Cats that stand firm during an attack of aggression have about a 65 % chance of avoiding the attack.


Beaver, Bonnie. Feline Behavior: A Guide for Veterinarians. W.B. Saunders Co. 1992. Pp. 97-115.

Crowell-Davis, Sharon. “Intercat Aggression.” Compendium for Continuing Education Veterinarian. September 2007. Pp. 541-546.

Horwitz, Debra. “Feline Aggression Directed Toward People.” NAVC Clinician’s Brief. May 2007. P. 33-34.

Marder, Amy and Victoria Voith. “Advances in Companion Animal Behavior.” Veterinary Clinics of North America. Vol. 21. No. 2. W.B. Saunders Co. March 1991. Pp. 315-327.

Topics: aggression

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  • When threatened and afraid, any cat may become aggressive, especially when they cannot escape from the situation. Cats may become afraid of people when being reached for, cornered, or otherwise restrained. In general, the less stressed a feline is, the more tolerant it will be. Cats may become afraid of other cats as well as other animals in various circumstances. Illness may change the threshold for this response by making a cat more irritable.

  • Queens may show aggressive behavior to toms before delivery of kittens as well as while kittens are suckling and dependent. Infanticide (killing of kittens) has been observed in free-roaming farm cats and it is possible that queens treat toms as potential predators.

    Some queens, typically friendly to people, may be protective of their kittens in the presence of human intruders. This behavior typically subsides as the kittens become older.


    Beaver, Bonnie. Feline Behavior: A Guide for Veterinarians. W.B. Saunders Co. 1992. Pp. 97-115.

  • Redirected aggression occurs when an aroused cat in an aggressive state attacks a person or other animal that was not the original cause of the aggression. The original target has become inaccessible and the cat directs its attention to a new target or individual. An example would be where an outside cat visits the sliding glass doors to a home housing two additional cats. The two indoor cats typically get along but when aroused into a frenzy, due to exposure to the wandering outside cat, suddenly turn their aggression on one another or alternatively, a human in the area.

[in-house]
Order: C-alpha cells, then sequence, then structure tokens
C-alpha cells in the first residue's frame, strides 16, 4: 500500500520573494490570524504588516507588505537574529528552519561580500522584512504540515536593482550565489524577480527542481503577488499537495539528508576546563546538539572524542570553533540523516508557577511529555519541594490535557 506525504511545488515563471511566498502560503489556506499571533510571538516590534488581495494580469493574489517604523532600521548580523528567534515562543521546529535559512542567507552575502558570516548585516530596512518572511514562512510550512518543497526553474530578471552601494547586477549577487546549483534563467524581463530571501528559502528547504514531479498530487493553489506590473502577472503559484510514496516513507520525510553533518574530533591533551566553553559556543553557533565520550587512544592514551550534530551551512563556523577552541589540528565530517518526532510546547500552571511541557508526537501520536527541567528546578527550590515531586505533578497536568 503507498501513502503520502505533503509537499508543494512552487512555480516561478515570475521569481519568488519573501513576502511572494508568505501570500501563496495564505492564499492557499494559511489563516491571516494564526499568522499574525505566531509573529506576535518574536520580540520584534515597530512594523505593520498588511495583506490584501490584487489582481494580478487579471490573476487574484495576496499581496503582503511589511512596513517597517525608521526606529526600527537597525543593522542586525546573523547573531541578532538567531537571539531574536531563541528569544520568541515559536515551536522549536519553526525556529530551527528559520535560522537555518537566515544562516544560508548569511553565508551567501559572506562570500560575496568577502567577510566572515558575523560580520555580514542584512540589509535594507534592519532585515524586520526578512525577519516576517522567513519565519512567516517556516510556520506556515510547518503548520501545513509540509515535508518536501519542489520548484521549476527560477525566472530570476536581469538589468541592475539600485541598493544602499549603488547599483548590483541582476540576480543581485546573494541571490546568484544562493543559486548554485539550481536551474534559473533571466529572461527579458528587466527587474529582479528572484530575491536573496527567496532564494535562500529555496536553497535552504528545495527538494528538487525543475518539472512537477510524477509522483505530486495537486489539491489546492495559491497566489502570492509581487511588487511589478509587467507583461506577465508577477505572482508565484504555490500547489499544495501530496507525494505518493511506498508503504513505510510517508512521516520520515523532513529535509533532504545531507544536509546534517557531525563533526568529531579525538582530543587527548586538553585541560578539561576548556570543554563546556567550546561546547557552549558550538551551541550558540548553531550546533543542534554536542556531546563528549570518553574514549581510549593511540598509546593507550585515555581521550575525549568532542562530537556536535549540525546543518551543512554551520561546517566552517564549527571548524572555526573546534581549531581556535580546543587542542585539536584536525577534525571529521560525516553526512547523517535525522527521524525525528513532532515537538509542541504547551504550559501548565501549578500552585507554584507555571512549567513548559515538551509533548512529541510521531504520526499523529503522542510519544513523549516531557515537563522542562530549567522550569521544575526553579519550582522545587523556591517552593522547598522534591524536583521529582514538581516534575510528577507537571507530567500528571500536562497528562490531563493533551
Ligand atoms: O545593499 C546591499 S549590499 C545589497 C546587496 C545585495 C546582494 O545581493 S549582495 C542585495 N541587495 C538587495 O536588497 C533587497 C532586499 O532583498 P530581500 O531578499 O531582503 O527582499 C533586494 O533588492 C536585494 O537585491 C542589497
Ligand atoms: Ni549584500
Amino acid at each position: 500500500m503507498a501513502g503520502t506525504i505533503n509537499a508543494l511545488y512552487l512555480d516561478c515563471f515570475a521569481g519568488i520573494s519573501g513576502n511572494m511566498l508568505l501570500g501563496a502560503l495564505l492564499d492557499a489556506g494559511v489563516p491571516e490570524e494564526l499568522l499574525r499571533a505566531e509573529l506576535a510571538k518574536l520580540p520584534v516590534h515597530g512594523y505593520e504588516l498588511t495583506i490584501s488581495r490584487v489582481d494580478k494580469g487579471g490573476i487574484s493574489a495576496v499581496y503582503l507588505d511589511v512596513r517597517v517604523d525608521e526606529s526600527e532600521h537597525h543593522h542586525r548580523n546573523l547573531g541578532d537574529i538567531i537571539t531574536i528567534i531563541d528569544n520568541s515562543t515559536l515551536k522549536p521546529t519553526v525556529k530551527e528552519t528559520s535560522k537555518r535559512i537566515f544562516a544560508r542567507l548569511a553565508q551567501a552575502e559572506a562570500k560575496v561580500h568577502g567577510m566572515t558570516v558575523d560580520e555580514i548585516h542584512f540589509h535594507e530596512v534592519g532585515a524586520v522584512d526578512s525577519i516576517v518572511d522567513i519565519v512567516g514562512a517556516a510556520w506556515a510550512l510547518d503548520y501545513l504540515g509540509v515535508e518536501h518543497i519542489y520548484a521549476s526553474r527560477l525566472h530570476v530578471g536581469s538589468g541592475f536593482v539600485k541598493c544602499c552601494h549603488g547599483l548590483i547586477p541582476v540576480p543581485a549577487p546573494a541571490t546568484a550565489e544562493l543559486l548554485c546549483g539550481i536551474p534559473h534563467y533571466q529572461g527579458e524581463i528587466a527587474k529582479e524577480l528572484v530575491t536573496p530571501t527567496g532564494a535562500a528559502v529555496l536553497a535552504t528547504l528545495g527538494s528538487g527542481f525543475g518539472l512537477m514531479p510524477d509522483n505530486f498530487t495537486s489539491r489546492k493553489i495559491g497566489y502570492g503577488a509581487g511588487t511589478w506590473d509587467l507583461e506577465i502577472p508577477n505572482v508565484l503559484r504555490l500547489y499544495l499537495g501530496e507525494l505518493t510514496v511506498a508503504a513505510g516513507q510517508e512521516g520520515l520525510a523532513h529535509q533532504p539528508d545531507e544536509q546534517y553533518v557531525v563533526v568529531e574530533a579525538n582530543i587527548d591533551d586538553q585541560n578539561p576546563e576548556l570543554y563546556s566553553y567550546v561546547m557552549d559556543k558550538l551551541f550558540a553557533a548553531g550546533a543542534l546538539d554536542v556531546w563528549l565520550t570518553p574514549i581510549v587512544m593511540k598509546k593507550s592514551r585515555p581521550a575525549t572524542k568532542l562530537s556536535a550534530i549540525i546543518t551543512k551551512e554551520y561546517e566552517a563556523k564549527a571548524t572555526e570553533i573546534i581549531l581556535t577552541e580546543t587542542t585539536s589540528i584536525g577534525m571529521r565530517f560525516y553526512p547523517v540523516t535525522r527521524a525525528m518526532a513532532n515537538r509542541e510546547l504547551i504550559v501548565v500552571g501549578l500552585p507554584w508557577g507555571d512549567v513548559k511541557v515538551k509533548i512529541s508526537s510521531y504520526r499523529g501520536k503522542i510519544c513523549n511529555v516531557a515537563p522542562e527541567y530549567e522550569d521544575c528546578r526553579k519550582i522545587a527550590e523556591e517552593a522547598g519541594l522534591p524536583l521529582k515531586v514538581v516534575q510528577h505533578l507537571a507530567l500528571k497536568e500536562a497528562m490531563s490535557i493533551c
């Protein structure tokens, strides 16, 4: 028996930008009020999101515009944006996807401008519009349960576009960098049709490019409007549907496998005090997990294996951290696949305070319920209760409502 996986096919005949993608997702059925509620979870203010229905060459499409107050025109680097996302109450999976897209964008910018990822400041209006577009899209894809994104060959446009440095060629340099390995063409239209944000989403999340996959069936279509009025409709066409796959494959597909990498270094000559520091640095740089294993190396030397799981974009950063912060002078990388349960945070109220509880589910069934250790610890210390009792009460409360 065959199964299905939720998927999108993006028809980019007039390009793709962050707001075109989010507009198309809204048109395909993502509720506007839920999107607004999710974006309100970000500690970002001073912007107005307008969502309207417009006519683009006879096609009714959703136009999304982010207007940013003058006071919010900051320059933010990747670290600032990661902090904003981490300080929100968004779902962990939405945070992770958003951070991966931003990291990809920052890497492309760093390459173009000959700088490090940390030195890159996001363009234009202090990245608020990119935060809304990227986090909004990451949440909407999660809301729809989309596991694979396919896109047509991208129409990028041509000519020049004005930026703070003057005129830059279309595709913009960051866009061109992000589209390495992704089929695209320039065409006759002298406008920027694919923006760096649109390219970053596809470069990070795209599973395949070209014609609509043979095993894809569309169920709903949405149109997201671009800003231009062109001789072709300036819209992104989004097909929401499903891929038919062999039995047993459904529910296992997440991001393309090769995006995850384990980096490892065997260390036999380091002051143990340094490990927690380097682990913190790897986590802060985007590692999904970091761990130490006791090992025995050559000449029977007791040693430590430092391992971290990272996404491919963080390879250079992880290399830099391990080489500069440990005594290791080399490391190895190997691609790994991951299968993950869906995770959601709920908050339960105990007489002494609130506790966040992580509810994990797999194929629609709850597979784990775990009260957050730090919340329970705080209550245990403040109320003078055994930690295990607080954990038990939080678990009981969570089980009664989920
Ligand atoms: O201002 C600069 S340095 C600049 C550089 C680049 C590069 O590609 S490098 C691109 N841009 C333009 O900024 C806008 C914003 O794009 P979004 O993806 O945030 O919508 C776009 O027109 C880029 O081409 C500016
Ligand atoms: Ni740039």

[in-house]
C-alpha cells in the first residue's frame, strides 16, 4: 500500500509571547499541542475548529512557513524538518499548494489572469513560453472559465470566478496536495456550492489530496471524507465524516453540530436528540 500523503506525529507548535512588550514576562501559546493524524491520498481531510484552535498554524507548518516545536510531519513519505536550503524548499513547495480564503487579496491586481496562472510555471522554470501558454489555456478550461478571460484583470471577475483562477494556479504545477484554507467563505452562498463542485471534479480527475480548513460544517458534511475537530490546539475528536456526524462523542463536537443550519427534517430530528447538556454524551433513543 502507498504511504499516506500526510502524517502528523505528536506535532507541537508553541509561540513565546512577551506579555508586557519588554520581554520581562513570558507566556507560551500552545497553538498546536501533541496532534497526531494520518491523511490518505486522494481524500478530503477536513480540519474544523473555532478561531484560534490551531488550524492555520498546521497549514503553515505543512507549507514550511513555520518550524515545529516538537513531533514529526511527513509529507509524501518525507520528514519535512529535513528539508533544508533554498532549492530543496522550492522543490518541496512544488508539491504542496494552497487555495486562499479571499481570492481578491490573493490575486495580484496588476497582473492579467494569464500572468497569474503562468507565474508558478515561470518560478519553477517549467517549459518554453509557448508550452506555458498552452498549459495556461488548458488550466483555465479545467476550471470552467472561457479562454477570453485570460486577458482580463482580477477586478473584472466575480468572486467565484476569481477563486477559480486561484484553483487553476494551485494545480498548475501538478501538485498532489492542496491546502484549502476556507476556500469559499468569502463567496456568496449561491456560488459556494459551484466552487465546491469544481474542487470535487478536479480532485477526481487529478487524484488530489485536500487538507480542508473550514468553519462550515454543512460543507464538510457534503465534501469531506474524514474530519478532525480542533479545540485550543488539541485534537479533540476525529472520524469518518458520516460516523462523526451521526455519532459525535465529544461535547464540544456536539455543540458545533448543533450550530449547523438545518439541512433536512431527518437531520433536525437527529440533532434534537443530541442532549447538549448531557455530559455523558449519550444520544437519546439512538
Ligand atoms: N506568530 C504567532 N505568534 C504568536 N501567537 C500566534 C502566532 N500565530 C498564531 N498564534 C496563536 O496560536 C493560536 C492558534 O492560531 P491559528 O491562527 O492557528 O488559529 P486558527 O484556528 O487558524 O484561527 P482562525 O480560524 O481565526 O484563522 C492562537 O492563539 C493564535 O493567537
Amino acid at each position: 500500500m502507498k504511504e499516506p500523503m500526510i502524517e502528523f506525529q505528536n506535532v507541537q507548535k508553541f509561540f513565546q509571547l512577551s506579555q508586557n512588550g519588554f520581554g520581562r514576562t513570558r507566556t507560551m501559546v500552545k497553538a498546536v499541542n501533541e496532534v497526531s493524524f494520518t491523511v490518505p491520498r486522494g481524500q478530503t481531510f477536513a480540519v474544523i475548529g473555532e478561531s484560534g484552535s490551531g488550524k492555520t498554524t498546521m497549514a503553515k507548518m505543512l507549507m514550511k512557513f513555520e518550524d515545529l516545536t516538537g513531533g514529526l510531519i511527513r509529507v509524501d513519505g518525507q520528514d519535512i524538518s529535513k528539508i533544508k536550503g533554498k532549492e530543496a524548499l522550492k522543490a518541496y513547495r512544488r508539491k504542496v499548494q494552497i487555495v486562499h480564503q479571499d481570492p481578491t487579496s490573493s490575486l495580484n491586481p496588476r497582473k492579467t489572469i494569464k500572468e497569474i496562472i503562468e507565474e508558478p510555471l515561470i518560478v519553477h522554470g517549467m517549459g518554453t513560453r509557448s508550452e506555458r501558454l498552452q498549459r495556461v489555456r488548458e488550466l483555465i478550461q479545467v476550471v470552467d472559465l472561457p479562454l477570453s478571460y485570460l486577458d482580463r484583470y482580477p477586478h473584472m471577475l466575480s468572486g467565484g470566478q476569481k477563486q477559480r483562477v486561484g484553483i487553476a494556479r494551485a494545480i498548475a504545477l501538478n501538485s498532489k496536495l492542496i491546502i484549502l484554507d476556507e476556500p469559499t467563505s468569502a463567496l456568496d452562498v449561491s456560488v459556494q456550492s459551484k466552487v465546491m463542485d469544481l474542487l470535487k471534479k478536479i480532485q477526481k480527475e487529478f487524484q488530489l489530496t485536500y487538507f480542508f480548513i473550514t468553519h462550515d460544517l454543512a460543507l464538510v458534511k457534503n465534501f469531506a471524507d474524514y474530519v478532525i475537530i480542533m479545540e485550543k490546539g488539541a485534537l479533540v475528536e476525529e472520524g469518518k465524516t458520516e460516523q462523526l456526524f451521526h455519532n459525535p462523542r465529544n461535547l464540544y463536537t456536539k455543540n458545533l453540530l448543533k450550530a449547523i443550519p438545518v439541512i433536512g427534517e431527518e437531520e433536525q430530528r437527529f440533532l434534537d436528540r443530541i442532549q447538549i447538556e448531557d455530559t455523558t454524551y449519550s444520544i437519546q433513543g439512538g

• One of the most frequent forms of cat aggression toward people is biting or scratching while being petted. This type of aggression often results from a mismatch between the owner’s and pet’s desire for physical contact. Warning signs may include twitching of the tail, restlessness, and “intention” bites where a cat moves as if to bite but doesn’t.

  • In any stable household environment cats will develop a hierarchy of personalities and form dominance relationships. Sometimes these relationships will be subtle while other times they may be problematic or worse. Often, the alpha cat is not aggressive unless challenged or while protecting desirable resources. Family members may suddenedly be in flux when a family member becomes deceased or a new family member is introduced. This may result in the remaining family members vying for dominance.